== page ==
Using what technology one can keep a spacecraft truly non rotating

Inspired by the question I thought maybe a photon thruster can be used for precisely giving thrust to maintain spacecraft attitude. But soon I realized that for high precision attitude control, one requires high precision sensor. So, in principle(even if not possible by current technology) what is the best absolute attitude reference one can get?

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• when considering a rotation, one has a reference datum. In your question, what is the reference point? A remote star would provide a reference point at a galactic level, wouldn't it? The galaxy rotates too! Commented Apr 8, 2018 at 16:11
• That is exactly my question. Even if one considers star as reference in a different galaxy. One simply does not have enough accurate sensor to get the attitude of the star as of now. Now, I want to make an object truly non-rotating. Probably, aligning it to perfect attitude would be next level of challenge. Commented Apr 8, 2018 at 16:22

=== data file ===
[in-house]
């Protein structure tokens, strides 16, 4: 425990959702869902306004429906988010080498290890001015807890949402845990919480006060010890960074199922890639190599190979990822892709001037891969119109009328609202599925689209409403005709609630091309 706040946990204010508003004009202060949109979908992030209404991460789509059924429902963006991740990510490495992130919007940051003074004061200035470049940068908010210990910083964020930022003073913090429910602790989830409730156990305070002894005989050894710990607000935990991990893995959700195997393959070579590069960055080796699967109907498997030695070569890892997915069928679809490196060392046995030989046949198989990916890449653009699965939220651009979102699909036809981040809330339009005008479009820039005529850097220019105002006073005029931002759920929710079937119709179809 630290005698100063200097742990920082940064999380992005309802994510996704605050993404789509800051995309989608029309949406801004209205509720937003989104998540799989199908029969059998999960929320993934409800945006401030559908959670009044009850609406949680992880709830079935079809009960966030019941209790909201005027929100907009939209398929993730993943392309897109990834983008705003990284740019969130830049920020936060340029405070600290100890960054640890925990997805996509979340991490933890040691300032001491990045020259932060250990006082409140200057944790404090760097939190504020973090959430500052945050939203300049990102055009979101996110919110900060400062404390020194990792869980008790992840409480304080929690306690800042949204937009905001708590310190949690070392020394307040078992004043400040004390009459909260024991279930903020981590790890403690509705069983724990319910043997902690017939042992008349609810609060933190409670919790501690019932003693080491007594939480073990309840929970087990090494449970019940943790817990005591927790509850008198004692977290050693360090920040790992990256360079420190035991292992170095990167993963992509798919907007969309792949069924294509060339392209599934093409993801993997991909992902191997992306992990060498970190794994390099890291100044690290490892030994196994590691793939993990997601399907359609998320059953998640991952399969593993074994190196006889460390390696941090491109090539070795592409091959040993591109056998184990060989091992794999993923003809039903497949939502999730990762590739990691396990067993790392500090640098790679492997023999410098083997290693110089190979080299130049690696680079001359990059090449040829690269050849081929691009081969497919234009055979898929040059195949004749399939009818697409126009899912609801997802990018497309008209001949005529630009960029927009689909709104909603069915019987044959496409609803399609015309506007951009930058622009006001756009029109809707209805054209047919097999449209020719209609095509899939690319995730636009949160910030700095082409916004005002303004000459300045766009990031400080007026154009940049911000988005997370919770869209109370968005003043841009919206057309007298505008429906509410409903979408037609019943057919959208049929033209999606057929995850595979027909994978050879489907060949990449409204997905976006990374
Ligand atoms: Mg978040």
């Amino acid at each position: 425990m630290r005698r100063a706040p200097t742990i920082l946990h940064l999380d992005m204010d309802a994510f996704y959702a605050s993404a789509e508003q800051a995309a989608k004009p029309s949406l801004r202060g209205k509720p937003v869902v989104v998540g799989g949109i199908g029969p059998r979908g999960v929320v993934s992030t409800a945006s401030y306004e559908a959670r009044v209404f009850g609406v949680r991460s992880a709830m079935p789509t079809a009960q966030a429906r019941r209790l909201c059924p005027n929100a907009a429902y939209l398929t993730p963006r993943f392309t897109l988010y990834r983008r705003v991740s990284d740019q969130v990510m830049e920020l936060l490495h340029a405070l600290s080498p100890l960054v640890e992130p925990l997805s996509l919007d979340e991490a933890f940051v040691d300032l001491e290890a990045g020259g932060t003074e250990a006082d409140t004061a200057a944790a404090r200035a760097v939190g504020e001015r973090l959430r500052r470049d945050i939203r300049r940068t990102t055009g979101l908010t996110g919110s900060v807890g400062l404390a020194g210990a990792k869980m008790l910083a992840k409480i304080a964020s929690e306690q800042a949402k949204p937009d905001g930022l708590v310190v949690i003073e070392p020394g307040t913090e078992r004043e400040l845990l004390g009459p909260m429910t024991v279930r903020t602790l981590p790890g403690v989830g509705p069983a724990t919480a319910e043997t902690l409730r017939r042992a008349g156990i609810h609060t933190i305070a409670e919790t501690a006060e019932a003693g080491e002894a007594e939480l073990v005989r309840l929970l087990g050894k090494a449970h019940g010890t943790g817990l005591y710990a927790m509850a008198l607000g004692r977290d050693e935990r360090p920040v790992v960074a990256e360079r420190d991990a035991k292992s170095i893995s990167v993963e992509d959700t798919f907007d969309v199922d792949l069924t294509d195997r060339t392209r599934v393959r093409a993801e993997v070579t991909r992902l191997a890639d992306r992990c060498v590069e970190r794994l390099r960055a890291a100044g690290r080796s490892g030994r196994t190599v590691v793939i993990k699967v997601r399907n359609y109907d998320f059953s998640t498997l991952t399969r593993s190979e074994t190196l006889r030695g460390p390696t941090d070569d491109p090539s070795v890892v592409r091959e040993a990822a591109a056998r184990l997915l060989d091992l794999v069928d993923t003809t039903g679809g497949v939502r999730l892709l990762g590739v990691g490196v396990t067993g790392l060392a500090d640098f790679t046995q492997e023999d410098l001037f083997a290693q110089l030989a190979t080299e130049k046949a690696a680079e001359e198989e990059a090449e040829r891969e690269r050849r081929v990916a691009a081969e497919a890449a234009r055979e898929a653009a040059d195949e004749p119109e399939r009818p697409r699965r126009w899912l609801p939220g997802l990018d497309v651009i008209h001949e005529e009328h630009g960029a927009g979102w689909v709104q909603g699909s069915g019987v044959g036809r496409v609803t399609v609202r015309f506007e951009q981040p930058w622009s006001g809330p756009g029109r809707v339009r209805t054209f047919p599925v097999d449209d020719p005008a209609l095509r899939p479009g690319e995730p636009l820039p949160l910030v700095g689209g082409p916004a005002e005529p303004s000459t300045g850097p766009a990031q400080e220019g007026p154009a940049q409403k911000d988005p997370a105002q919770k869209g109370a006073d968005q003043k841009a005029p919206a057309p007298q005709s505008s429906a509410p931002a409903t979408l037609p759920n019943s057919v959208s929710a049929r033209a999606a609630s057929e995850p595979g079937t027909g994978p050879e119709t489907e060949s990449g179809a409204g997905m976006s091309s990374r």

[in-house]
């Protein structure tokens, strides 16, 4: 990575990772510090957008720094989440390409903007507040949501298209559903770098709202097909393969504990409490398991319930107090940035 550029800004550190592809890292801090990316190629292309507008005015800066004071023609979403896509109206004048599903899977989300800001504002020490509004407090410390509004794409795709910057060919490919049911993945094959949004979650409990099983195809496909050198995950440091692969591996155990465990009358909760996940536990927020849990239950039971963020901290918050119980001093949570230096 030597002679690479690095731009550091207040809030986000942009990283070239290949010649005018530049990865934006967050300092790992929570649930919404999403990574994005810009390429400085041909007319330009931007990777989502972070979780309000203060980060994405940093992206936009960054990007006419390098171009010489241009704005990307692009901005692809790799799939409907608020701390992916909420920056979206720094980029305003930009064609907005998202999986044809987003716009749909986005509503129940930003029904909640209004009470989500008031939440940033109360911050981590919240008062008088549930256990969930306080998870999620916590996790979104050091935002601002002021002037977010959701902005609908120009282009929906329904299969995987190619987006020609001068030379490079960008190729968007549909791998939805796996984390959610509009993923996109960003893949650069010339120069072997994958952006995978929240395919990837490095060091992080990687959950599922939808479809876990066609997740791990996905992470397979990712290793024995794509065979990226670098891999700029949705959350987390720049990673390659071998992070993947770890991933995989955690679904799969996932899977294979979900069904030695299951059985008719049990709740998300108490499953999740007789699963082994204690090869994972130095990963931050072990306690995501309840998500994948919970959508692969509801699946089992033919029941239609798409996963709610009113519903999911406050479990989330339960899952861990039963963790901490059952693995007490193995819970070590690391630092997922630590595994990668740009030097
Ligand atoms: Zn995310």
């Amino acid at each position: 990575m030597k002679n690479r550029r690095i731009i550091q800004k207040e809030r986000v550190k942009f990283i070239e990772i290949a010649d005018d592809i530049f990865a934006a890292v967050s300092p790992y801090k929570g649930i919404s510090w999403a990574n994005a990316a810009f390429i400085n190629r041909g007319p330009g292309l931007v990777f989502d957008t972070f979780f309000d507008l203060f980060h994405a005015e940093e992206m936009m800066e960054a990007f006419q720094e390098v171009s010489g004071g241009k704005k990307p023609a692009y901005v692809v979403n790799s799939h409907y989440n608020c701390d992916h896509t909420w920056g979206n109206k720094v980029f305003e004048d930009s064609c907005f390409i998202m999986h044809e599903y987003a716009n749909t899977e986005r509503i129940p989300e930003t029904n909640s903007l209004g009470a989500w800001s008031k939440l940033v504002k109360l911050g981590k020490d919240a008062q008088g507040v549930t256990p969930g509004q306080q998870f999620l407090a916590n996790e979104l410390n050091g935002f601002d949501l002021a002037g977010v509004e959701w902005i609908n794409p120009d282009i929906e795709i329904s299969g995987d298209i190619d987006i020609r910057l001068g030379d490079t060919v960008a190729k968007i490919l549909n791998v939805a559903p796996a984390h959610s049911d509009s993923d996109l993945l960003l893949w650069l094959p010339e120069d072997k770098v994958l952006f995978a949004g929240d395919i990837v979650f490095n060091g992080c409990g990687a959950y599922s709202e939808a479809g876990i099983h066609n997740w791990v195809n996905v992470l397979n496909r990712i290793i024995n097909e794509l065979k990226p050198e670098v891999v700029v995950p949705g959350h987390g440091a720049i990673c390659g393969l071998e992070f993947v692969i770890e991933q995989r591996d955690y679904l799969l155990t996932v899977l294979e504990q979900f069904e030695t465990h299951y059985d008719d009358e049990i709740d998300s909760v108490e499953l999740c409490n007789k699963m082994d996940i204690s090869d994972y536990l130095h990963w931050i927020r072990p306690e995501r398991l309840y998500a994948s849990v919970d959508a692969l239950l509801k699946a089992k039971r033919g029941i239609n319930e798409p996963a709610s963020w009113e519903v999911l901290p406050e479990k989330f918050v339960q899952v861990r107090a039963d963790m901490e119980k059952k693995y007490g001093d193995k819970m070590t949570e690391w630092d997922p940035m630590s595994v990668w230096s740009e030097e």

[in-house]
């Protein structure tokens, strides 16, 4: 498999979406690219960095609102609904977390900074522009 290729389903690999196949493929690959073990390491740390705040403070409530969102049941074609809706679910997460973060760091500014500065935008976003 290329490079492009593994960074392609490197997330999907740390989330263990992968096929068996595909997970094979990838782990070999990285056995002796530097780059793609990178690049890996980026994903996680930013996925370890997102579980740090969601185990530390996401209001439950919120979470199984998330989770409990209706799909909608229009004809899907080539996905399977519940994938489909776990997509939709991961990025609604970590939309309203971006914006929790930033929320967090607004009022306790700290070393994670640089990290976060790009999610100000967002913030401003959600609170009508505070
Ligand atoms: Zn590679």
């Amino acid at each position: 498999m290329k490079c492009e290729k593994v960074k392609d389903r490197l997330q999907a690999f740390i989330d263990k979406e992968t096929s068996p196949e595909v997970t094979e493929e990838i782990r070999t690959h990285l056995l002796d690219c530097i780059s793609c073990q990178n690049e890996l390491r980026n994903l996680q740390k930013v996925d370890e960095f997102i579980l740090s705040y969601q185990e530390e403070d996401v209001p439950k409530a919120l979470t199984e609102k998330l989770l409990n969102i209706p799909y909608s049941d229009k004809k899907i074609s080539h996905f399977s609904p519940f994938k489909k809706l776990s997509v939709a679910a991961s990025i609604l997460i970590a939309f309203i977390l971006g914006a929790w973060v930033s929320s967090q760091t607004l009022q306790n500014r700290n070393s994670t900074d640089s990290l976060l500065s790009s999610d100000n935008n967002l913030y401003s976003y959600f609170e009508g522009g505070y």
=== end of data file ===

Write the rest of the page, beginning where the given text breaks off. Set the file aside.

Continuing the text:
• Rigid body rotation with respect to a hypothetical absolutely inertial frame is one question, generating an optical wave front that will maximize signal strength when it is ultimately received at a distant location is quite another. Both have general relativity implications but the second one is best done without thinking about the first. If you really want to ask about pointing a sub-arcsec resolving optical system to maximized a distance received signal strength, it's better to ask that without bringing up anything about spacecraft attitude or inertial frames.
– uhoh
Commented Apr 8, 2018 at 18:58
• This is because light is really quite slow, and in space everything is moving, and correcting the direction of a beam of light can be done with small optical components much more easily and precisely than trying to control the attitude of the entire spacecraft, since it's not really a rigid body at all at this level
– uhoh
Commented Apr 8, 2018 at 20:15
• But in order to steer the optical component one needs the knowledge of where to steer. How can that be possibly done without attitude knowledge? Commented Apr 8, 2018 at 21:38